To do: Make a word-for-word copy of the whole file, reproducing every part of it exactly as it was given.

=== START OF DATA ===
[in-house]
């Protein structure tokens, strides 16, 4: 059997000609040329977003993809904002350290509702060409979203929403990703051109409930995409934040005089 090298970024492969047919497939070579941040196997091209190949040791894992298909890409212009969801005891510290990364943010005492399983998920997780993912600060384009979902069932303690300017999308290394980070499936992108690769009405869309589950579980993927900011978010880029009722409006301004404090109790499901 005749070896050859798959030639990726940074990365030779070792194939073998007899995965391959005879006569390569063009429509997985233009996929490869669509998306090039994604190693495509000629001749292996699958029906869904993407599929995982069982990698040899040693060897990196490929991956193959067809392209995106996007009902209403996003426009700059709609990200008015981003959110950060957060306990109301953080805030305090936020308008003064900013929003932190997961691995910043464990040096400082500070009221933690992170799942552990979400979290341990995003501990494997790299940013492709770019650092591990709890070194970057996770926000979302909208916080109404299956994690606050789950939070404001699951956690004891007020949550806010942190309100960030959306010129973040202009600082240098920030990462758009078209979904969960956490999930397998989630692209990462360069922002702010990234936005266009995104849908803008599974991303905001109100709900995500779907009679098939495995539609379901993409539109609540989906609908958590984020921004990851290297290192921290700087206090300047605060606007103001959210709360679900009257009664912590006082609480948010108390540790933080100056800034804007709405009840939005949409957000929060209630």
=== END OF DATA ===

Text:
[in-house]
């Protein structure tokens, strides 16, 4: 059997000609040329977003993809904002350290509702060409979203929403990703051109409930995409934040005089 090298970024492969047919497939070579941040196997091209190949040791894992298909890409212009969801005891510290990364943010005492399983998920997780993912600060384009979902069932303690300017999308290394980070499936992108690769009405869309589950579980993927900011978010880029009722409006301004404090109790499901 005749070896050859798959030639990726940074990365030779070792194939073998007899995965391959005879006569390569063009429509997985233009996929490869669509998306090039994604190693495509000629001749292996699958029906869904993407599929995982069982990698040899040693060897990196490929991956193959067809392209995106996007009902209403996003426009700059709609990200008015981003959110950060957060306990109301953080805030305090936020308008003064900013929003932190997961691995910043464990040096400082500070009221933690992170799942552990979400979290341990995003501990494997790299940013492709770019650092591990709890070194970057996770926000979302909208916080109404299956994690606050789950939070404001699951956690004891007020949550806010942190309100960030959306010129973040202009600082240098920030990462758009078209979904969960956490999930397998989630692209990462360069922002702010990234936005266009995104849908803008599974991303905001109100709900995500779907009679098939495995539609379901993409539109609540989906609908958590984020921004990851290297290192921290700087206090300047605060606007103001959210709360679900009257009664912590006082609480948010108390540790933080100056800034804007709405009840939005949409957000929060209630």